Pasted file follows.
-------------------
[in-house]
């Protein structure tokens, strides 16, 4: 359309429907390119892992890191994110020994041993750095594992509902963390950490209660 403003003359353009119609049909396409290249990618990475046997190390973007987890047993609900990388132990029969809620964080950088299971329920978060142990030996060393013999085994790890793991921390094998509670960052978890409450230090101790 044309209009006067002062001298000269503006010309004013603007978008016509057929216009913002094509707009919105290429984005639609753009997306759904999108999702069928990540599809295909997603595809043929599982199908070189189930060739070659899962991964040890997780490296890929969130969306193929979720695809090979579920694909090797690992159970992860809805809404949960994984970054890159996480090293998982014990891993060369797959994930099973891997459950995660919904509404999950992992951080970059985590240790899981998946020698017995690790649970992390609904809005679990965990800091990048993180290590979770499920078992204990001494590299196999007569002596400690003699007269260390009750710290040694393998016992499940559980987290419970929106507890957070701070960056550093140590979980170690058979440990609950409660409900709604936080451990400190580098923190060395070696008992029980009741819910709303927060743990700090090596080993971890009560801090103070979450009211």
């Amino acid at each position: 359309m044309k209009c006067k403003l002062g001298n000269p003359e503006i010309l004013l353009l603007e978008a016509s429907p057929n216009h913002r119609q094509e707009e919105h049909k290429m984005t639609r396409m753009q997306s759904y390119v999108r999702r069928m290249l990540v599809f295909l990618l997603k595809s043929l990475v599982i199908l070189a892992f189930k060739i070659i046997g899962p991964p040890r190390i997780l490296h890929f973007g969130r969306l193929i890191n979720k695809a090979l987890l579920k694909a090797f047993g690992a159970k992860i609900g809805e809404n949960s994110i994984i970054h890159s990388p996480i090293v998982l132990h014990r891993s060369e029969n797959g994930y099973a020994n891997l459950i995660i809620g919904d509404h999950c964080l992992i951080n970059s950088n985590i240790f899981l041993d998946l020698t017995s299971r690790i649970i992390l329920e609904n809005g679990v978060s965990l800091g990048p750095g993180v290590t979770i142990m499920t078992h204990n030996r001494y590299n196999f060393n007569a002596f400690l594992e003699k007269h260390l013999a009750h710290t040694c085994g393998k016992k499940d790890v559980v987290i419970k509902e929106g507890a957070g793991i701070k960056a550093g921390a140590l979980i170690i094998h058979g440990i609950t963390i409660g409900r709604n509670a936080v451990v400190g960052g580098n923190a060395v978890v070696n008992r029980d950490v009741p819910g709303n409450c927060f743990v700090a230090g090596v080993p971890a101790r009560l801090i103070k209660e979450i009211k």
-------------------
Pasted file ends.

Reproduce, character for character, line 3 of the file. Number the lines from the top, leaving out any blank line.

């Amino acid at each position: 359309m044309k209009c006067k403003l002062g001298n000269p003359e503006i010309l004013l353009l603007e978008a016509s429907p057929n216009h913002r119609q094509e707009e919105h049909k290429m984005t639609r396409m753009q997306s759904y390119v999108r999702r069928m290249l990540v599809f295909l990618l997603k595809s043929l990475v599982i199908l070189a892992f189930k060739i070659i046997g899962p991964p040890r190390i997780l490296h890929f973007g969130r969306l193929i890191n979720k695809a090979l987890l579920k694909a090797f047993g690992a159970k992860i609900g809805e809404n949960s994110i994984i970054h890159s990388p996480i090293v998982l132990h014990r891993s060369e029969n797959g994930y099973a020994n891997l459950i995660i809620g919904d509404h999950c964080l992992i951080n970059s950088n985590i240790f899981l041993d998946l020698t017995s299971r690790i649970i992390l329920e609904n809005g679990v978060s965990l800091g990048p750095g993180v290590t979770i142990m499920t078992h204990n030996r001494y590299n196999f060393n007569a002596f400690l594992e003699k007269h260390l013999a009750h710290t040694c085994g393998k016992k499940d790890v559980v987290i419970k509902e929106g507890a957070g793991i701070k960056a550093g921390a140590l979980i170690i094998h058979g440990i609950t963390i409660g409900r709604n509670a936080v451990v400190g960052g580098n923190a060395v978890v070696n008992r029980d950490v009741p819910g709303n409450c927060f743990v700090a230090g090596v080993p971890a101790r009560l801090i103070k209660e979450i009211k």